Thilo Hölscher M.D.,Visiting Professor at UVA and the Foundation in January
Dr. Thilo Hölscher, Assistant Professor in both Radiology and Neurosciences at the University of California at San Diego, was a guest of the Focused Ultrasound Surgery Foundation and the University of Virginia Department of Neurosurgery on January 13-14, 2010. Dr. Hölscher attended medical school at the University of Essen in Germany, and did his neurology residency training both there and at the University of Regensburg. He began a research fellowship in transcranial ultrasound as a Co-Investigator on a P50 NIH grant at the University of California at San Diego in the summer of 2002, where he became an assistant professor in 2004.
Dr. Hölscher is one of the world’s foremost authorities on the use of focused ultrasound in the dissolution of intravascular clot in the treatment of stroke. He has been instrumental in assisting the Brain Program of the Foundation in developing a comprehensive road map for the pre-clinical studies necessary to complete before beginning pilot clinical trials in patients.
The Foundation has funded Dr. Hölscher in several ways, including work he proposed to generate a skull data base of sound absorption coefficients in 150 skulls of a wide variety of shapes and thicknesses. Shear waves and significant acoustic characteristics are much more significant at lower frequencies (those used for certain transcranial FUS). This is important in offering the possibility of expeditious treatment of stroke patients by omitting the time-consuming process of calculating the correction algorithms for each individual patient.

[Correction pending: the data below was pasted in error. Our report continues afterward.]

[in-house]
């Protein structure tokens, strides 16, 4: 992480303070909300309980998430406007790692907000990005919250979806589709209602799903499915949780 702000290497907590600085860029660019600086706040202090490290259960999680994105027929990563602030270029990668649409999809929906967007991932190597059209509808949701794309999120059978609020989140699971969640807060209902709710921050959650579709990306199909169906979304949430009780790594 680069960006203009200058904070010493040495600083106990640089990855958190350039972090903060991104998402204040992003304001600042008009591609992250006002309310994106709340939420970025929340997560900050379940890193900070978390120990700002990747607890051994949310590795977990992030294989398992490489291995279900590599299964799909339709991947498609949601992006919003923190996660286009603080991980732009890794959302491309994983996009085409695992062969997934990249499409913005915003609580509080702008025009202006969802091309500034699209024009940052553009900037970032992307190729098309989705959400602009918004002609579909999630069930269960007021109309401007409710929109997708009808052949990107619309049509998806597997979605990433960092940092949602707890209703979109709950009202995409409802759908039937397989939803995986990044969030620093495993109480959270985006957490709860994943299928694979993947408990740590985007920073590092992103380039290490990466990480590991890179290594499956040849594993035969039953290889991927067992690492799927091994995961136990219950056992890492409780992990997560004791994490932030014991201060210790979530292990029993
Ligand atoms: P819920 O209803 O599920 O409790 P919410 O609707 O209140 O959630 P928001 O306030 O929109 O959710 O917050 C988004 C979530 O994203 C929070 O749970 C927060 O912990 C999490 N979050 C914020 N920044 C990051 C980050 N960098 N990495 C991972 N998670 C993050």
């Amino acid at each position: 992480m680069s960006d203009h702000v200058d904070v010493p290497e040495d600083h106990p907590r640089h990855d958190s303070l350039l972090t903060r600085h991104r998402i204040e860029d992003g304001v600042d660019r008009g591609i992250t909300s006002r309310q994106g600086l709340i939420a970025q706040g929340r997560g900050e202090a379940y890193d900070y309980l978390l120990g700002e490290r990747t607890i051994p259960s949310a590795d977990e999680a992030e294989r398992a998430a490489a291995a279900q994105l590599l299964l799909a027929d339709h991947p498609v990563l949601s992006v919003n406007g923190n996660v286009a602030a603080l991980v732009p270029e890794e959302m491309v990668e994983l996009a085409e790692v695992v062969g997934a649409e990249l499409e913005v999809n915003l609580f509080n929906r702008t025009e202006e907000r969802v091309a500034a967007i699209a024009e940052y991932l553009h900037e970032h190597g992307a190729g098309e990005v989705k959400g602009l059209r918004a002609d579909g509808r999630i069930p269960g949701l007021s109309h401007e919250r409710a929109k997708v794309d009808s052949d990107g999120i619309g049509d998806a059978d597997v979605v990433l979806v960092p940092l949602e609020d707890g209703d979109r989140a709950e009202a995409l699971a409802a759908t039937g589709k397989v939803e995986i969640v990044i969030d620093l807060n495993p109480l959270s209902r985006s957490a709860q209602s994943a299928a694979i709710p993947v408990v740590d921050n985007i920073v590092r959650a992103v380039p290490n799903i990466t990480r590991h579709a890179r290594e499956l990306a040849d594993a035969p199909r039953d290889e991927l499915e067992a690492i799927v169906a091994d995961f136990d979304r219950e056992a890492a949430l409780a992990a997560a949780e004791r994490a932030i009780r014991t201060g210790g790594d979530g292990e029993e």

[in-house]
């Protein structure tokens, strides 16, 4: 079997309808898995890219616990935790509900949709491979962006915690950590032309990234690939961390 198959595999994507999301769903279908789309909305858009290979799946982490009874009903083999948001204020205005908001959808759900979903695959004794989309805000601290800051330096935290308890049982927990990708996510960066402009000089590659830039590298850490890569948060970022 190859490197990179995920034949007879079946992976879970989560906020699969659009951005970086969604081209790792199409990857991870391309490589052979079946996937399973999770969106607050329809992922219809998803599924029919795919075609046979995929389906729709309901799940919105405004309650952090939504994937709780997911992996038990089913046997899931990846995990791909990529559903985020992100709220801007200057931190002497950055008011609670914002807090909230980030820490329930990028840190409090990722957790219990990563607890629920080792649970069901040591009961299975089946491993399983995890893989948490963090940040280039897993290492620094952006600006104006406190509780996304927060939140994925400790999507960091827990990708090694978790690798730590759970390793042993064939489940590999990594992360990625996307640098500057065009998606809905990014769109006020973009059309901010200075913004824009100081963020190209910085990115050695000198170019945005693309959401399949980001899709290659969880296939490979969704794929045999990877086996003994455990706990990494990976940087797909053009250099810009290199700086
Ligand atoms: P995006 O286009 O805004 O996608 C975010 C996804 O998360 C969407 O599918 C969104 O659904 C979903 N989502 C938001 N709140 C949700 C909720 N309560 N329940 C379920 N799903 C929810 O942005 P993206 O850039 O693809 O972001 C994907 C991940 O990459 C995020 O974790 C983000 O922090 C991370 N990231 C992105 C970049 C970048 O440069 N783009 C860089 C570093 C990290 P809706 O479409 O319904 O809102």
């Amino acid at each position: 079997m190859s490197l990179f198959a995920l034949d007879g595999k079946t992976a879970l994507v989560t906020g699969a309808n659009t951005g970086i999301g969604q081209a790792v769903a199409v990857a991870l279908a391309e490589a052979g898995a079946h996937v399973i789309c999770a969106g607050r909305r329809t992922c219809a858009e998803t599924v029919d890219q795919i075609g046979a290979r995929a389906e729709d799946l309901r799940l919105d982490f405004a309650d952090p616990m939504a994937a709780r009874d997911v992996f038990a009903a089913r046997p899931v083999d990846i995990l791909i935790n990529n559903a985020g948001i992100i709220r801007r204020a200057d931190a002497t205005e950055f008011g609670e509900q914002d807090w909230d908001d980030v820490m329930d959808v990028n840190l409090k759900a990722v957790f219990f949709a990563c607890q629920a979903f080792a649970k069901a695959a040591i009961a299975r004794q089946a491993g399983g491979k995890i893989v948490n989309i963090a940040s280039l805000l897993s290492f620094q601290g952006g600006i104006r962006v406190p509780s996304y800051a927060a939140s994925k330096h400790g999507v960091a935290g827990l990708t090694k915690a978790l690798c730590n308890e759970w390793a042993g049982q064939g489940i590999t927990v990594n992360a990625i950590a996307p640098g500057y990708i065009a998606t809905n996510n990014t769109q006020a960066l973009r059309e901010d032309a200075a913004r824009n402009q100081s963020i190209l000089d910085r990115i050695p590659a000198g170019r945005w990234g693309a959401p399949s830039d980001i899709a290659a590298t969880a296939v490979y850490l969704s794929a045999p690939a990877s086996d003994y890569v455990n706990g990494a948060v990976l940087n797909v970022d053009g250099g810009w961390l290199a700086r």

The combined CT and sound field data acquired will be important to another ongoing FUSF study involving simulations to investigate the possible generation of standing waves or hot spots due to natural focusing within the skull (intracranial reflection). These studies are critical to the overall safety of FUS in the brain.
Dr. Hölscher presented his work to a multidisciplinary audience at UVA Medical Center on January 13, 2010. He discussed the optimal power range for sonothrombolysis, the potential role of microbubble enhancement and even the possibility of replacing tPA (tissue Plasminogen Activator, a significant cause of hemorrhagic risk as currently employed with stroke patients) with microbubbles, greatly decreasing the risks of treatment.
Illustrating the global nature of his research interests, he finished his talk with a provocative review of the possibilities of inducing heat shock proteins, eradicating Lewy bodies in the treatment of Parkinson’s disease, and even vagal nerve stimulation using FUS to treat the gastrointestinal complications of traumatic brain injury.
Dr. Hölscher was recently awarded NIH RO1 funding as a multi-million dollar grant to study sonothrombolysis in the treatment of stroke.